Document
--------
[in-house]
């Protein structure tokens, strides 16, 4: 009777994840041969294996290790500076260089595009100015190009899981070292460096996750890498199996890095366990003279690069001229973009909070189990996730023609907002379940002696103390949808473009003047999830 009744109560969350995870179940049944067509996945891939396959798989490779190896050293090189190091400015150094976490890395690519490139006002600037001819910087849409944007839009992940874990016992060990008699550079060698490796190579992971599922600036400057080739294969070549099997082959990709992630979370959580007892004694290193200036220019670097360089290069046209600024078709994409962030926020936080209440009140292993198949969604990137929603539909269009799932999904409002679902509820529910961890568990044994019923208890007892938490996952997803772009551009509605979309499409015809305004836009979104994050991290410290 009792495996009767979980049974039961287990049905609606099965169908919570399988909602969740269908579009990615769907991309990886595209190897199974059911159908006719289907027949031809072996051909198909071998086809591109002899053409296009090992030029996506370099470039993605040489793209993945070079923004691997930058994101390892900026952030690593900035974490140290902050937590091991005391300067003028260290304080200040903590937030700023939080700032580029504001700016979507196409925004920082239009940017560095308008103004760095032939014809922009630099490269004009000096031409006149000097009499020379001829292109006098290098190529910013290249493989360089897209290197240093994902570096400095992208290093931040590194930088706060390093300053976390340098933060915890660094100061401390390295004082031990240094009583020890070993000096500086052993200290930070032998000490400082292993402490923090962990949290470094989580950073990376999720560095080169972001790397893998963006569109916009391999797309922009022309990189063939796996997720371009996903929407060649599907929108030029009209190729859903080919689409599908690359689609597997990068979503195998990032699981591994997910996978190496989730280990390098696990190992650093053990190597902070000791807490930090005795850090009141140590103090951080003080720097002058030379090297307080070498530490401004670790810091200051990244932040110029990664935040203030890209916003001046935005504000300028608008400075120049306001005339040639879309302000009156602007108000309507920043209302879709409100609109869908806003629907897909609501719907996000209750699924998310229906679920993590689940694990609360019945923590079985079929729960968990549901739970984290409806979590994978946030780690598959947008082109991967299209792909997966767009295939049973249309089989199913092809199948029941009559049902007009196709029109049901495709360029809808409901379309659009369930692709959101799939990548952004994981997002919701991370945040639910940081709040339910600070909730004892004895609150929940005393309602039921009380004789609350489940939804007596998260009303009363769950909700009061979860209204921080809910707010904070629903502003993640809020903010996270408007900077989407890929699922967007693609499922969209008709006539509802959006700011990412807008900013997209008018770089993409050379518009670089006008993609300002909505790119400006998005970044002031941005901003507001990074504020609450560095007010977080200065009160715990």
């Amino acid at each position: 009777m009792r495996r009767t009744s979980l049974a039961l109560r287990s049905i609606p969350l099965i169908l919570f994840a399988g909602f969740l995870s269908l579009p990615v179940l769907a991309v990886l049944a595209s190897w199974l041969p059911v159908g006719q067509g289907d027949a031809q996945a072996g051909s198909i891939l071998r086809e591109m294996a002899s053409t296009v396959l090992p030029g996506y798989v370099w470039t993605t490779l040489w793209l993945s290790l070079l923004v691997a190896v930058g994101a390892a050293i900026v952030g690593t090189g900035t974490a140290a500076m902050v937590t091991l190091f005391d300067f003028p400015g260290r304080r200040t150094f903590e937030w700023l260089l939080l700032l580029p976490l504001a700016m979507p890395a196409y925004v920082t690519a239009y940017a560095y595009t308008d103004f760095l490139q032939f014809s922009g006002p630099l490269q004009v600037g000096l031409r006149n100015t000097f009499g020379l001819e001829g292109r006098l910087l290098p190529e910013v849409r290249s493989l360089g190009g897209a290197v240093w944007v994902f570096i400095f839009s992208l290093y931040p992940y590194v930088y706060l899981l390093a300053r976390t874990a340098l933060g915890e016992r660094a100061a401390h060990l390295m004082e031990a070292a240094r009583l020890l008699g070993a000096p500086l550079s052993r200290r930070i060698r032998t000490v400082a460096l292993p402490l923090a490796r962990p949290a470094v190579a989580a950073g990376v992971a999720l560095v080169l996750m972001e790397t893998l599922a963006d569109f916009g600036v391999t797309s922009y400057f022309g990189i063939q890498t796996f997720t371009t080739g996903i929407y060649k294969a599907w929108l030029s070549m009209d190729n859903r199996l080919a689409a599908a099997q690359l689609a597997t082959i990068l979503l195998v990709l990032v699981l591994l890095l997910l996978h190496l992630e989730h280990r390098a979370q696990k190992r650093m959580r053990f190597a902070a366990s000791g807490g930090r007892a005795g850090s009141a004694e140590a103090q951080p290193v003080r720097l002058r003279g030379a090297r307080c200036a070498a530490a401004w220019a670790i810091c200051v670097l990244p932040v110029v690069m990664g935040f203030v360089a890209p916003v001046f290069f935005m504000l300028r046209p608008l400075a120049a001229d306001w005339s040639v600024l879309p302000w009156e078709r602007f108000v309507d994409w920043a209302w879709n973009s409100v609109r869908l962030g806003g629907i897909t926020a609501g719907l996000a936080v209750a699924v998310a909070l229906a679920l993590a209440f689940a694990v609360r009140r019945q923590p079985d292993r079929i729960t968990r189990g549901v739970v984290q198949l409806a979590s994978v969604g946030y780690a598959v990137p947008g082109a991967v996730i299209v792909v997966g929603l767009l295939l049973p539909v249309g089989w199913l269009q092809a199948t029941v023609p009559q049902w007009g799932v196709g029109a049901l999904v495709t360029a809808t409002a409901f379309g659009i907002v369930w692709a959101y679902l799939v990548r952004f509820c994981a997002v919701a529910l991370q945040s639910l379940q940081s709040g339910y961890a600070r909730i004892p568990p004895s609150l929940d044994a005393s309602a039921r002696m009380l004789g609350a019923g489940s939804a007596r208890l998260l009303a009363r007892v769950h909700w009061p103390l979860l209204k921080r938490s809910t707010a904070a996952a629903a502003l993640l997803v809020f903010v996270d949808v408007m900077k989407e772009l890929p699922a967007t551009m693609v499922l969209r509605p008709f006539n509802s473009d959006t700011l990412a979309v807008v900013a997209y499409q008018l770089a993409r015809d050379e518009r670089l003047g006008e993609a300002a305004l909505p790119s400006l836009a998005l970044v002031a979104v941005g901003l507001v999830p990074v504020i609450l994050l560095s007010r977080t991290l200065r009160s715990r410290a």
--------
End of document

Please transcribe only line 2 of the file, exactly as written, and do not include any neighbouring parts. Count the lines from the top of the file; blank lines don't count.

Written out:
């Protein structure tokens, strides 16, 4: 009777994840041969294996290790500076260089595009100015190009899981070292460096996750890498199996890095366990003279690069001229973009909070189990996730023609907002379940002696103390949808473009003047999830 009744109560969350995870179940049944067509996945891939396959798989490779190896050293090189190091400015150094976490890395690519490139006002600037001819910087849409944007839009992940874990016992060990008699550079060698490796190579992971599922600036400057080739294969070549099997082959990709992630979370959580007892004694290193200036220019670097360089290069046209600024078709994409962030926020936080209440009140292993198949969604990137929603539909269009799932999904409002679902509820529910961890568990044994019923208890007892938490996952997803772009551009509605979309499409015809305004836009979104994050991290410290 009792495996009767979980049974039961287990049905609606099965169908919570399988909602969740269908579009990615769907991309990886595209190897199974059911159908006719289907027949031809072996051909198909071998086809591109002899053409296009090992030029996506370099470039993605040489793209993945070079923004691997930058994101390892900026952030690593900035974490140290902050937590091991005391300067003028260290304080200040903590937030700023939080700032580029504001700016979507196409925004920082239009940017560095308008103004760095032939014809922009630099490269004009000096031409006149000097009499020379001829292109006098290098190529910013290249493989360089897209290197240093994902570096400095992208290093931040590194930088706060390093300053976390340098933060915890660094100061401390390295004082031990240094009583020890070993000096500086052993200290930070032998000490400082292993402490923090962990949290470094989580950073990376999720560095080169972001790397893998963006569109916009391999797309922009022309990189063939796996997720371009996903929407060649599907929108030029009209190729859903080919689409599908690359689609597997990068979503195998990032699981591994997910996978190496989730280990390098696990190992650093053990190597902070000791807490930090005795850090009141140590103090951080003080720097002058030379090297307080070498530490401004670790810091200051990244932040110029990664935040203030890209916003001046935005504000300028608008400075120049306001005339040639879309302000009156602007108000309507920043209302879709409100609109869908806003629907897909609501719907996000209750699924998310229906679920993590689940694990609360019945923590079985079929729960968990549901739970984290409806979590994978946030780690598959947008082109991967299209792909997966767009295939049973249309089989199913092809199948029941009559049902007009196709029109049901495709360029809808409901379309659009369930692709959101799939990548952004994981997002919701991370945040639910940081709040339910600070909730004892004895609150929940005393309602039921009380004789609350489940939804007596998260009303009363769950909700009061979860209204921080809910707010904070629903502003993640809020903010996270408007900077989407890929699922967007693609499922969209008709006539509802959006700011990412807008900013997209008018770089993409050379518009670089006008993609300002909505790119400006998005970044002031941005901003507001990074504020609450560095007010977080200065009160715990």